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Edited by J P Wattis, S Curran (Pp 268, £24.95). Published by Radcliffe Medical Press Ltd, Abingdon, 2001. ISBN 1857752457
It is a curious thing that old age psychiatry is such a geographically weak discipline. There are many and excellent old age psychiatrists in Australia and Norway. The UK is arguably the home of old age psychiatry and the discipline is well established in the United States. However, in most European countries, let alone further afield, old age psychiatry as a discipline either doesn't exist or is limited in scope.
This is a shame, as amply shown by this book. The argument in favour of old age psychiatry is well presented by Wattis and Curran. It is discipline that is at home with physical disease as much as what used to be called functional disorders; a discipline that is perhaps the most comfortable with multidisciplinary working; a discipline that can move in the course of a day's clinical work from molecular genetics to psychotherapy with demented people. Practical psychiatry of old age, now in its 3rd edition, brings together the many fields of our discipline. It is liberally scattered with useful and interesting case histories and the advice on management is sensible and up to date.
The book is clearly written for a trainee and non-specialist audience and deals with most subjects with a fairly light touch. The references at the end of the chapters serve as useful reading lists, including as they do both recent and historical papers. For students and for trainees this book will provide a useful revision and summary aid although trainees will need also to have to hand some of the weightier texts. Those in other disciplines may well find the book helpful to understand some of the classification and nomenclature issues of old age psychiatry.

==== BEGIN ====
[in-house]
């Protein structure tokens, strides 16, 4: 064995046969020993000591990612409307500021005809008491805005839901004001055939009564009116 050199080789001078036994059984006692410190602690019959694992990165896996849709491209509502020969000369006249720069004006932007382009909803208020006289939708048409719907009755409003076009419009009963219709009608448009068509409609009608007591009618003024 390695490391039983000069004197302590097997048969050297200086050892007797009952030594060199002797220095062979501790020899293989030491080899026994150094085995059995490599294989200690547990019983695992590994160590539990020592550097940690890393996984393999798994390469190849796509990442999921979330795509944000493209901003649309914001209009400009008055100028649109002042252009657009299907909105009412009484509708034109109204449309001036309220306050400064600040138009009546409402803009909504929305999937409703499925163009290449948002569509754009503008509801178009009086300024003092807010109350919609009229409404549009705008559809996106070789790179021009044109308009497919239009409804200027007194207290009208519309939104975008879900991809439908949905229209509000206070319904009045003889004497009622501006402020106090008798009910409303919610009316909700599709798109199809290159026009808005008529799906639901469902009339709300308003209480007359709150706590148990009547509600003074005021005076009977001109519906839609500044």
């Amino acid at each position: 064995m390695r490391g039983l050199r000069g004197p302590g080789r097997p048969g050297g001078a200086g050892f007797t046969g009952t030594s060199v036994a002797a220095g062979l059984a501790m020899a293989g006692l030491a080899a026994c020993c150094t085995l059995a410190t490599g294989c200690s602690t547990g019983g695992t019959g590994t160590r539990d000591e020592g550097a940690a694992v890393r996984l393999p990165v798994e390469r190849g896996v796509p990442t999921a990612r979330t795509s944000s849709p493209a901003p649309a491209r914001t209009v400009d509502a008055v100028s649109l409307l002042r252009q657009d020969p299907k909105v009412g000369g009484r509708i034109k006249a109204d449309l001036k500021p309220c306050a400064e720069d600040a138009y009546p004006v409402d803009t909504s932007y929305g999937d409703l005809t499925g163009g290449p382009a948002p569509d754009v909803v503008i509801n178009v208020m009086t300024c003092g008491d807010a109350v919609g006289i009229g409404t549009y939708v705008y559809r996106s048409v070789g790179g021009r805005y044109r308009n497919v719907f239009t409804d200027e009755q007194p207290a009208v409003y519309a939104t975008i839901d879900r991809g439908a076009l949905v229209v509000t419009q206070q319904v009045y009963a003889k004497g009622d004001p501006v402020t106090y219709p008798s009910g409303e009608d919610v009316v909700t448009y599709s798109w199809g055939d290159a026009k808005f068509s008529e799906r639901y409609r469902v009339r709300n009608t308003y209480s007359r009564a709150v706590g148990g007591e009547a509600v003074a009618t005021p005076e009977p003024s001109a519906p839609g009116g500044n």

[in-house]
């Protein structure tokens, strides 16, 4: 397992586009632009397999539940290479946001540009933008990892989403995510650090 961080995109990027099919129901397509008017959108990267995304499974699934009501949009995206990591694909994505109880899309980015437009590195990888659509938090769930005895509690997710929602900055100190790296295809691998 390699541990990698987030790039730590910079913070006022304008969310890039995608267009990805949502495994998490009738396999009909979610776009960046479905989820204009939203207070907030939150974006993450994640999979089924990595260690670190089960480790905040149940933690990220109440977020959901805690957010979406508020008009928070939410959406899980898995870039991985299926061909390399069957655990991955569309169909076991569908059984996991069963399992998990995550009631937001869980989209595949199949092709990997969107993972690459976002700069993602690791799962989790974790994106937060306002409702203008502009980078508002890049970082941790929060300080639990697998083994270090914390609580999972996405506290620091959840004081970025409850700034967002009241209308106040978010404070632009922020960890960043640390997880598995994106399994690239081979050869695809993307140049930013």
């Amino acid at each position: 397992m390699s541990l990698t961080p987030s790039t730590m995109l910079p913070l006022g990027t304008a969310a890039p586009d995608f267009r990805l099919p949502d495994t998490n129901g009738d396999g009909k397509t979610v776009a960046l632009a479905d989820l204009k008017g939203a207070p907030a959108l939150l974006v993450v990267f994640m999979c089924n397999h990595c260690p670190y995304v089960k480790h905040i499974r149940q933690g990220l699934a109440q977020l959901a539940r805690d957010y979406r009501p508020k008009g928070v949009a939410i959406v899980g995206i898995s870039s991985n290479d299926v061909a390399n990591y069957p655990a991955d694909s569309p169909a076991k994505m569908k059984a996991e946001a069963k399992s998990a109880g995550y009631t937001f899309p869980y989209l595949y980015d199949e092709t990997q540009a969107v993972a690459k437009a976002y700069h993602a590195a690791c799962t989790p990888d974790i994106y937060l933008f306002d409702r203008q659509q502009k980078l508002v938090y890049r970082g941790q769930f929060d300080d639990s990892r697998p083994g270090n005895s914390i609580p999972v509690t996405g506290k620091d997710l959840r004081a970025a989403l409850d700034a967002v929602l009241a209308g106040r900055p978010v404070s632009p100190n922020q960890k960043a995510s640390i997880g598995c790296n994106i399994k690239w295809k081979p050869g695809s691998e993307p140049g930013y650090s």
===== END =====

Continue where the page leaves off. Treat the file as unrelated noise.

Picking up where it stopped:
Like the discipline itself, however, this book is very much a British affair. The sections on services have only limited international relevance and even the concept of a doctor who manages late onset psychosis, personality disorder, depression, and dementia is not so common elsewhere. The concentration on the international classification of diseases has limited application in the United States. So for those in the UK who need an introductory text to this best of medical disciplines, this book is a sensible choice. To those who have yet to appreciate the joys of being an old age psychiatrist, dip into a colleague's copy—you may be pleasantly surprised.
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